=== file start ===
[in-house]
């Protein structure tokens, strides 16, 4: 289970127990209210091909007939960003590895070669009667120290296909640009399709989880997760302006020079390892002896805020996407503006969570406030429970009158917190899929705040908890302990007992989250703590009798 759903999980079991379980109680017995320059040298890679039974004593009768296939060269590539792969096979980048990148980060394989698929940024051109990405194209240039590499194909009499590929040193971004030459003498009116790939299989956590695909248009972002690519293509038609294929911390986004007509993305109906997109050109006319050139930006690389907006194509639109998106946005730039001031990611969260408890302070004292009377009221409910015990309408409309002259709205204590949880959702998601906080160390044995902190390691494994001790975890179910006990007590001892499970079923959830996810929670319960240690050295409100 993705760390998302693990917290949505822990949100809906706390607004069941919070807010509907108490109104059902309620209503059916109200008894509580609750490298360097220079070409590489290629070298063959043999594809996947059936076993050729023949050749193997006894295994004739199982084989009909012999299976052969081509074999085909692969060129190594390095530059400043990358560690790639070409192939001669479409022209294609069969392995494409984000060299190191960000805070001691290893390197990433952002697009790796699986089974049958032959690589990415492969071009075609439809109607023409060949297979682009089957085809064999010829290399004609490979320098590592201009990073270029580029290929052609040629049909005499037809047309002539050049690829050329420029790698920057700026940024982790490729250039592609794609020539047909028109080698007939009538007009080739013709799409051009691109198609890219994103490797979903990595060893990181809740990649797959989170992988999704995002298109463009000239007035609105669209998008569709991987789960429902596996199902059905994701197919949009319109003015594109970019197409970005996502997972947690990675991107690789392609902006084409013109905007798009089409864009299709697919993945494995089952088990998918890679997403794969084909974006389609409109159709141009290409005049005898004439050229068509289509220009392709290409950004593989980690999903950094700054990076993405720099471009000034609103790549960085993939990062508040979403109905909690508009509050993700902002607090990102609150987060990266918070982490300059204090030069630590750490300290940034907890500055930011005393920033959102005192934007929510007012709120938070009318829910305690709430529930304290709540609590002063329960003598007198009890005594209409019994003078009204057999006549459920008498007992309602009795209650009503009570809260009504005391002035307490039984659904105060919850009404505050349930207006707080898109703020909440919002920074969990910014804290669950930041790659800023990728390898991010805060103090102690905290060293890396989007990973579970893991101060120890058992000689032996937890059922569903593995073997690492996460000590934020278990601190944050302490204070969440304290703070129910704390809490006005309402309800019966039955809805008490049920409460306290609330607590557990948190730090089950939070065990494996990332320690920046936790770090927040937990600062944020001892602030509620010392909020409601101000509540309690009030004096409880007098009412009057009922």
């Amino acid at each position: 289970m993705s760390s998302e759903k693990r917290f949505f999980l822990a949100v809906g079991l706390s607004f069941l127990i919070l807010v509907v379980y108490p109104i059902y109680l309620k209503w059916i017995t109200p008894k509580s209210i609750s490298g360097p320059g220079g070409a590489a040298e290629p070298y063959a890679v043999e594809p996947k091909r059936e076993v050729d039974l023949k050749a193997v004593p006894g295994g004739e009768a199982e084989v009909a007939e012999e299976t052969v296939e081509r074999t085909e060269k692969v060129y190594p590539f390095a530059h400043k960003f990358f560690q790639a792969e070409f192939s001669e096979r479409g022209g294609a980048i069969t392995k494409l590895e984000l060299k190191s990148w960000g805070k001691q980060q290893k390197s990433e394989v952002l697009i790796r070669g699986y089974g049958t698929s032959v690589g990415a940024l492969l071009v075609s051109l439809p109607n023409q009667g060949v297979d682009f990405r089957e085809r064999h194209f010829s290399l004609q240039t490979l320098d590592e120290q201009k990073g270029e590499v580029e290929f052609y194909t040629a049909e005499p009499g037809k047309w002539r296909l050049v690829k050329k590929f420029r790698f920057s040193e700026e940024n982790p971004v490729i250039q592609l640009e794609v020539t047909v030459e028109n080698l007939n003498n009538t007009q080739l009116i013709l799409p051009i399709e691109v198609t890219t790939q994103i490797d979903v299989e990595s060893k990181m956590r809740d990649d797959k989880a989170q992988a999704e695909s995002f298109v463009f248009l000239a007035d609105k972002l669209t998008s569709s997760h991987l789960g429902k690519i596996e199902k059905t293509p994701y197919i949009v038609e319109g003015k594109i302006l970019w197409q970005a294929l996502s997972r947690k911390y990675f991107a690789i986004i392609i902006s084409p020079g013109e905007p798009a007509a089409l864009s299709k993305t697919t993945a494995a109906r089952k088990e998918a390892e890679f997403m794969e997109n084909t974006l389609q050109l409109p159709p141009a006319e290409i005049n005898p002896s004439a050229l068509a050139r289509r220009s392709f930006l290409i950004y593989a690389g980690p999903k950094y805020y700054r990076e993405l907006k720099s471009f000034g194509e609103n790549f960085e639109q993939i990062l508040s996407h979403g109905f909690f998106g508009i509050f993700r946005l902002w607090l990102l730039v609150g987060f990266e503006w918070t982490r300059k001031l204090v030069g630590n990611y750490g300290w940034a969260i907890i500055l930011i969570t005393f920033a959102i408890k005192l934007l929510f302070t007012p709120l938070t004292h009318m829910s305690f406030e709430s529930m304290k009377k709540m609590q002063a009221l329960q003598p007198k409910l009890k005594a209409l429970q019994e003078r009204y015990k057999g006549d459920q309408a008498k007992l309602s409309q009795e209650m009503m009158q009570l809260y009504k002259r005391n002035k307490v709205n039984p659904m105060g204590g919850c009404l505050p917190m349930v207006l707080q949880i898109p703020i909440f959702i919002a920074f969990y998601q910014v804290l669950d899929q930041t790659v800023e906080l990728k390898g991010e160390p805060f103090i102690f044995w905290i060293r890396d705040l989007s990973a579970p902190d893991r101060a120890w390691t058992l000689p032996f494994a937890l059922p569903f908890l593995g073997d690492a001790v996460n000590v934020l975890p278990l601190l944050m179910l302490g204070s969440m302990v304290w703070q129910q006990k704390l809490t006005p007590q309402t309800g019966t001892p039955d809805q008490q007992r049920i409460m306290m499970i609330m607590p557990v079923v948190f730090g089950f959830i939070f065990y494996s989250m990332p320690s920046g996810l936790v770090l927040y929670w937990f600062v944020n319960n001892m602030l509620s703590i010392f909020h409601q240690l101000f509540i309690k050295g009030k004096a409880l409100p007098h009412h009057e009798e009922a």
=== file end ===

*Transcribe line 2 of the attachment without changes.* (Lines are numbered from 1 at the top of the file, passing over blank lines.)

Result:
């Protein structure tokens, strides 16, 4: 289970127990209210091909007939960003590895070669009667120290296909640009399709989880997760302006020079390892002896805020996407503006969570406030429970009158917190899929705040908890302990007992989250703590009798 759903999980079991379980109680017995320059040298890679039974004593009768296939060269590539792969096979980048990148980060394989698929940024051109990405194209240039590499194909009499590929040193971004030459003498009116790939299989956590695909248009972002690519293509038609294929911390986004007509993305109906997109050109006319050139930006690389907006194509639109998106946005730039001031990611969260408890302070004292009377009221409910015990309408409309002259709205204590949880959702998601906080160390044995902190390691494994001790975890179910006990007590001892499970079923959830996810929670319960240690050295409100 993705760390998302693990917290949505822990949100809906706390607004069941919070807010509907108490109104059902309620209503059916109200008894509580609750490298360097220079070409590489290629070298063959043999594809996947059936076993050729023949050749193997006894295994004739199982084989009909012999299976052969081509074999085909692969060129190594390095530059400043990358560690790639070409192939001669479409022209294609069969392995494409984000060299190191960000805070001691290893390197990433952002697009790796699986089974049958032959690589990415492969071009075609439809109607023409060949297979682009089957085809064999010829290399004609490979320098590592201009990073270029580029290929052609040629049909005499037809047309002539050049690829050329420029790698920057700026940024982790490729250039592609794609020539047909028109080698007939009538007009080739013709799409051009691109198609890219994103490797979903990595060893990181809740990649797959989170992988999704995002298109463009000239007035609105669209998008569709991987789960429902596996199902059905994701197919949009319109003015594109970019197409970005996502997972947690990675991107690789392609902006084409013109905007798009089409864009299709697919993945494995089952088990998918890679997403794969084909974006389609409109159709141009290409005049005898004439050229068509289509220009392709290409950004593989980690999903950094700054990076993405720099471009000034609103790549960085993939990062508040979403109905909690508009509050993700902002607090990102609150987060990266918070982490300059204090030069630590750490300290940034907890500055930011005393920033959102005192934007929510007012709120938070009318829910305690709430529930304290709540609590002063329960003598007198009890005594209409019994003078009204057999006549459920008498007992309602009795209650009503009570809260009504005391002035307490039984659904105060919850009404505050349930207006707080898109703020909440919002920074969990910014804290669950930041790659800023990728390898991010805060103090102690905290060293890396989007990973579970893991101060120890058992000689032996937890059922569903593995073997690492996460000590934020278990601190944050302490204070969440304290703070129910704390809490006005309402309800019966039955809805008490049920409460306290609330607590557990948190730090089950939070065990494996990332320690920046936790770090927040937990600062944020001892602030509620010392909020409601101000509540309690009030004096409880007098009412009057009922």